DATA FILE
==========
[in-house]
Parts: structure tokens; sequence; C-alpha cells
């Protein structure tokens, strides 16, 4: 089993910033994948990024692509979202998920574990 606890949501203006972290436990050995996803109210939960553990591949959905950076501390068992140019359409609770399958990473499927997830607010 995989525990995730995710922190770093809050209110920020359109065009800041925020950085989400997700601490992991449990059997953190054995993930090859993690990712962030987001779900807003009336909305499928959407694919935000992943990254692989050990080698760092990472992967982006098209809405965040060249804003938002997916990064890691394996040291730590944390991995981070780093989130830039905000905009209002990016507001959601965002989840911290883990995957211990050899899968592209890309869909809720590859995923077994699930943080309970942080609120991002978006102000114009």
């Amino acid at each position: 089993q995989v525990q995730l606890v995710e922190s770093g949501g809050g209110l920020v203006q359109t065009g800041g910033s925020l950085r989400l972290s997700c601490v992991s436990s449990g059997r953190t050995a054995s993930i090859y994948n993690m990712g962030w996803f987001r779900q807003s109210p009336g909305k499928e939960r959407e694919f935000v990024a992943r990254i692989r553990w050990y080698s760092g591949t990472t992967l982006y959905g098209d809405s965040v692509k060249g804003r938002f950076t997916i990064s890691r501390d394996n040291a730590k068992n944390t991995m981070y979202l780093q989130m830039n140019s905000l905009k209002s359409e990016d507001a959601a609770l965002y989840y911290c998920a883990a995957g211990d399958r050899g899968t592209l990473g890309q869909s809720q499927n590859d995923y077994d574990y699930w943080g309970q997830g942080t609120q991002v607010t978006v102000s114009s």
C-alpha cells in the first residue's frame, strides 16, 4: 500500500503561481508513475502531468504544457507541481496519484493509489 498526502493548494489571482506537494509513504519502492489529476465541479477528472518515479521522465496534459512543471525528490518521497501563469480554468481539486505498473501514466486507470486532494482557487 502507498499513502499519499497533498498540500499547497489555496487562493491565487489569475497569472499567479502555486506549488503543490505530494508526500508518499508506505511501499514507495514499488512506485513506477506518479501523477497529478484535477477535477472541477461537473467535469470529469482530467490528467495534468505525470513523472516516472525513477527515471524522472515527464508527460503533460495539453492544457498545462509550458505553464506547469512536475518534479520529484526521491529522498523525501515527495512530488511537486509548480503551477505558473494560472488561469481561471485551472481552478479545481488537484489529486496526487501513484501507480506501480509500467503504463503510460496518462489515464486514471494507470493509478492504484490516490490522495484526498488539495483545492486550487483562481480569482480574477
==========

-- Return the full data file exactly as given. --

[in-house]
Parts: structure tokens; sequence; C-alpha cells
């Protein structure tokens, strides 16, 4: 089993910033994948990024692509979202998920574990 606890949501203006972290436990050995996803109210939960553990591949959905950076501390068992140019359409609770399958990473499927997830607010 995989525990995730995710922190770093809050209110920020359109065009800041925020950085989400997700601490992991449990059997953190054995993930090859993690990712962030987001779900807003009336909305499928959407694919935000992943990254692989050990080698760092990472992967982006098209809405965040060249804003938002997916990064890691394996040291730590944390991995981070780093989130830039905000905009209002990016507001959601965002989840911290883990995957211990050899899968592209890309869909809720590859995923077994699930943080309970942080609120991002978006102000114009």
């Amino acid at each position: 089993q995989v525990q995730l606890v995710e922190s770093g949501g809050g209110l920020v203006q359109t065009g800041g910033s925020l950085r989400l972290s997700c601490v992991s436990s449990g059997r953190t050995a054995s993930i090859y994948n993690m990712g962030w996803f987001r779900q807003s109210p009336g909305k499928e939960r959407e694919f935000v990024a992943r990254i692989r553990w050990y080698s760092g591949t990472t992967l982006y959905g098209d809405s965040v692509k060249g804003r938002f950076t997916i990064s890691r501390d394996n040291a730590k068992n944390t991995m981070y979202l780093q989130m830039n140019s905000l905009k209002s359409e990016d507001a959601a609770l965002y989840y911290c998920a883990a995957g211990d399958r050899g899968t592209l990473g890309q869909s809720q499927n590859d995923y077994d574990y699930w943080g309970q997830g942080t609120q991002v607010t978006v102000s114009s």
C-alpha cells in the first residue's frame, strides 16, 4: 500500500503561481508513475502531468504544457507541481496519484493509489 498526502493548494489571482506537494509513504519502492489529476465541479477528472518515479521522465496534459512543471525528490518521497501563469480554468481539486505498473501514466486507470486532494482557487 502507498499513502499519499497533498498540500499547497489555496487562493491565487489569475497569472499567479502555486506549488503543490505530494508526500508518499508506505511501499514507495514499488512506485513506477506518479501523477497529478484535477477535477472541477461537473467535469470529469482530467490528467495534468505525470513523472516516472525513477527515471524522472515527464508527460503533460495539453492544457498545462509550458505553464506547469512536475518534479520529484526521491529522498523525501515527495512530488511537486509548480503551477505558473494560472488561469481561471485551472481552478479545481488537484489529486496526487501513484501507480506501480509500467503504463503510460496518462489515464486514471494507470493509478492504484490516490490522495484526498488539495483545492486550487483562481480569482480574477